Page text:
Now that we have an overview of the types of tests you can do, we’re going to focus on usability testing. The next step is to define your user testing scenario so participants embody while they’re interacting with the prototypes.

With a context, your participants shift their state of mind from the tension of been tested to a situation that they can relate and feel more comfortable while they perform the actions that you need to get valuable insights.

How to write a good user testing scenario:

Write it in their language:

Firstly, It’s very important the participant understands clearly and fell that they can use their common language to tell you what and how they got to that point.

Avoid keywords:

Where possible, try to avoid using keywords that also happen to be your navigation labels. This is so participants aren’t scanning for those keywords in your prototype and potentially selecting them when they may not understand what they mean.

What to do, not how to do:

Finally write the scenario in terms of what they’re trying to achieve, not in terms of what actions you want them to perform. Tell them what you want them to do, achieve, or find out, but don’t tell them how.

Example of a good user testing scenario:

“Imagine that your friend is a coffee lover and their birthday is coming up. You stumble across this site and decide to check it out.”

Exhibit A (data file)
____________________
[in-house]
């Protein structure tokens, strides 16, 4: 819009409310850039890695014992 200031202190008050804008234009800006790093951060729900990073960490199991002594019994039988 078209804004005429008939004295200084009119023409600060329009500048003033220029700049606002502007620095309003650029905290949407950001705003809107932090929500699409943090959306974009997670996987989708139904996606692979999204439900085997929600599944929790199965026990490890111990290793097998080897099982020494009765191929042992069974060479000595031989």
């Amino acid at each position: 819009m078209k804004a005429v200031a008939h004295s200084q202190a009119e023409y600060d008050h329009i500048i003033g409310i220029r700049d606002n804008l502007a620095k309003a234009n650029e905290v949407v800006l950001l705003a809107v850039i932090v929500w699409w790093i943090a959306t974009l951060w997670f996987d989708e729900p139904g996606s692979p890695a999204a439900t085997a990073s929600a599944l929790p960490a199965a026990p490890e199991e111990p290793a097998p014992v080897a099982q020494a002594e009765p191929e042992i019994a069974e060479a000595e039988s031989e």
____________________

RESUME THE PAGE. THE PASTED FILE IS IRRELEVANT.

By specifying what actions you want them to take, you’re leading them to your conclusion by telling them how. Unless you only want to test that specific feature, try to keep it broad so that participants take it in the direction they would do in a more realistic scenario.

Example of a bad user testing scenario:

“Do a search for coffee gift boxes”.

In the example above, the majority of participants will be looking for the keyword “gift boxes” and if that’s what you have as a navigation label, it’s hard to tell whether that would have been the keyword they would be searching for. Some participants could use the search function on your site to search for “coffee gift boxes” which can skew the approach that people have in real life because of the use of the word ‘search’ in the scenario. With a more open question, people are free to approach it how they would in a real scenario — with some performing searches, some looking up coffee subscription products or some looking specifically for gifts.

In some cases, you might have a broad task to capture what participants would normally do, followed by a more specific scenario to test specific features in the interface.